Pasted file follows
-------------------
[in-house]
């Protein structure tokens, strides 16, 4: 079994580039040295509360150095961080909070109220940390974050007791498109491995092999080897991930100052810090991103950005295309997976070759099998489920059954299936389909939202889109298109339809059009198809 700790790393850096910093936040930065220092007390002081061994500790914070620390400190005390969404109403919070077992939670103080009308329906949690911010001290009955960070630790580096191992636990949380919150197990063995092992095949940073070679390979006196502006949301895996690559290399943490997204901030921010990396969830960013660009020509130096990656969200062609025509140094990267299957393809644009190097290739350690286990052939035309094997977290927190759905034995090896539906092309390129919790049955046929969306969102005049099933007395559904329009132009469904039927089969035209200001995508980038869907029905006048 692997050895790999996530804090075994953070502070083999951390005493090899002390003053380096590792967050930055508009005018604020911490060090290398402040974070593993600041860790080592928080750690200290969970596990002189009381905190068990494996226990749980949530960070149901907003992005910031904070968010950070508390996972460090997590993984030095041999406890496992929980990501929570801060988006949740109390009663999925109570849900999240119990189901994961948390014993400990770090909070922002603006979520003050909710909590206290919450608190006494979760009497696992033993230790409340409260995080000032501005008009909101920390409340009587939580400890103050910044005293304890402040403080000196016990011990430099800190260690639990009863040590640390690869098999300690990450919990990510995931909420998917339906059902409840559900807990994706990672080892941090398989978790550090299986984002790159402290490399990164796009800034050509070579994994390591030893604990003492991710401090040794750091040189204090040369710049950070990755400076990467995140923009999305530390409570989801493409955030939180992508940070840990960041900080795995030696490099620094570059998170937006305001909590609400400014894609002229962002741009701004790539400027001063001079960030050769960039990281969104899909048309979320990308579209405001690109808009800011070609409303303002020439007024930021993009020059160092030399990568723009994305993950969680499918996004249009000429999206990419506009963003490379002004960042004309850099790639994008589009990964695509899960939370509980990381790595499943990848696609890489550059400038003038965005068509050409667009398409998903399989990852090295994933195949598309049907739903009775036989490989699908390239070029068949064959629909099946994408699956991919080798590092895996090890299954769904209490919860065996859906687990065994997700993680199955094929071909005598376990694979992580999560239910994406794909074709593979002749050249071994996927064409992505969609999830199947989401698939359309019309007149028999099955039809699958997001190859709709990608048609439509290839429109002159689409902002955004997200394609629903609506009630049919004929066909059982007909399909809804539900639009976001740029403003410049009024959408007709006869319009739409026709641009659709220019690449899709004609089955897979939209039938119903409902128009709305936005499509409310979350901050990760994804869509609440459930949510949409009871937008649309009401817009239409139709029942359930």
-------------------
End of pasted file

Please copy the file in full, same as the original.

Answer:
[in-house]
């Protein structure tokens, strides 16, 4: 079994580039040295509360150095961080909070109220940390974050007791498109491995092999080897991930100052810090991103950005295309997976070759099998489920059954299936389909939202889109298109339809059009198809 700790790393850096910093936040930065220092007390002081061994500790914070620390400190005390969404109403919070077992939670103080009308329906949690911010001290009955960070630790580096191992636990949380919150197990063995092992095949940073070679390979006196502006949301895996690559290399943490997204901030921010990396969830960013660009020509130096990656969200062609025509140094990267299957393809644009190097290739350690286990052939035309094997977290927190759905034995090896539906092309390129919790049955046929969306969102005049099933007395559904329009132009469904039927089969035209200001995508980038869907029905006048 692997050895790999996530804090075994953070502070083999951390005493090899002390003053380096590792967050930055508009005018604020911490060090290398402040974070593993600041860790080592928080750690200290969970596990002189009381905190068990494996226990749980949530960070149901907003992005910031904070968010950070508390996972460090997590993984030095041999406890496992929980990501929570801060988006949740109390009663999925109570849900999240119990189901994961948390014993400990770090909070922002603006979520003050909710909590206290919450608190006494979760009497696992033993230790409340409260995080000032501005008009909101920390409340009587939580400890103050910044005293304890402040403080000196016990011990430099800190260690639990009863040590640390690869098999300690990450919990990510995931909420998917339906059902409840559900807990994706990672080892941090398989978790550090299986984002790159402290490399990164796009800034050509070579994994390591030893604990003492991710401090040794750091040189204090040369710049950070990755400076990467995140923009999305530390409570989801493409955030939180992508940070840990960041900080795995030696490099620094570059998170937006305001909590609400400014894609002229962002741009701004790539400027001063001079960030050769960039990281969104899909048309979320990308579209405001690109808009800011070609409303303002020439007024930021993009020059160092030399990568723009994305993950969680499918996004249009000429999206990419506009963003490379002004960042004309850099790639994008589009990964695509899960939370509980990381790595499943990848696609890489550059400038003038965005068509050409667009398409998903399989990852090295994933195949598309049907739903009775036989490989699908390239070029068949064959629909099946994408699956991919080798590092895996090890299954769904209490919860065996859906687990065994997700993680199955094929071909005598376990694979992580999560239910994406794909074709593979002749050249071994996927064409992505969609999830199947989401698939359309019309007149028999099955039809699958997001190859709709990608048609439509290839429109002159689409902002955004997200394609629903609506009630049919004929066909059982007909399909809804539900639009976001740029403003410049009024959408007709006869319009739409026709641009659709220019690449899709004609089955897979939209039938119903409902128009709305936005499509409310979350901050990760994804869509609440459930949510949409009871937008649309009401817009239409139709029942359930």